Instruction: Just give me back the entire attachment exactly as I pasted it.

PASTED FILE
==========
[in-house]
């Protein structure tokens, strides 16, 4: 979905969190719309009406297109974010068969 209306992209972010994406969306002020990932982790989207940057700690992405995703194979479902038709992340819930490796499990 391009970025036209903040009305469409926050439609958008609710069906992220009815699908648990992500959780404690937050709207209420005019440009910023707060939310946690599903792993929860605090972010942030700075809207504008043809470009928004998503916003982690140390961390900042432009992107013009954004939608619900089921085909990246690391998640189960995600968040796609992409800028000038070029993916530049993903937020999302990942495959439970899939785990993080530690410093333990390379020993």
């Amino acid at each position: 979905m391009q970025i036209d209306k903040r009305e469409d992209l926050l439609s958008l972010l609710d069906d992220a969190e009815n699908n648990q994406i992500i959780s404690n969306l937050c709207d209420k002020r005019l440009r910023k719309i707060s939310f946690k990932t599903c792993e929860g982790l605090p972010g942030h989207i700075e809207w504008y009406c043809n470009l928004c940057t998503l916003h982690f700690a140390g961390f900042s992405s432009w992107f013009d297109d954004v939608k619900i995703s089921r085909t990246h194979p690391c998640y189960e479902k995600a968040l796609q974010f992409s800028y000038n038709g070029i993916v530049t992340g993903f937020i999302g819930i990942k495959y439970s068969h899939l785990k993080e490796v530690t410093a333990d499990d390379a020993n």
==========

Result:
[in-house]
């Protein structure tokens, strides 16, 4: 979905969190719309009406297109974010068969 209306992209972010994406969306002020990932982790989207940057700690992405995703194979479902038709992340819930490796499990 391009970025036209903040009305469409926050439609958008609710069906992220009815699908648990992500959780404690937050709207209420005019440009910023707060939310946690599903792993929860605090972010942030700075809207504008043809470009928004998503916003982690140390961390900042432009992107013009954004939608619900089921085909990246690391998640189960995600968040796609992409800028000038070029993916530049993903937020999302990942495959439970899939785990993080530690410093333990390379020993």
């Amino acid at each position: 979905m391009q970025i036209d209306k903040r009305e469409d992209l926050l439609s958008l972010l609710d069906d992220a969190e009815n699908n648990q994406i992500i959780s404690n969306l937050c709207d209420k002020r005019l440009r910023k719309i707060s939310f946690k990932t599903c792993e929860g982790l605090p972010g942030h989207i700075e809207w504008y009406c043809n470009l928004c940057t998503l916003h982690f700690a140390g961390f900042s992405s432009w992107f013009d297109d954004v939608k619900i995703s089921r085909t990246h194979p690391c998640y189960e479902k995600a968040l796609q974010f992409s800028y000038n038709g070029i993916v530049t992340g993903f937020i999302g819930i990942k495959y439970s068969h899939l785990k993080e490796v530690t410093a333990d499990d390379a020993n």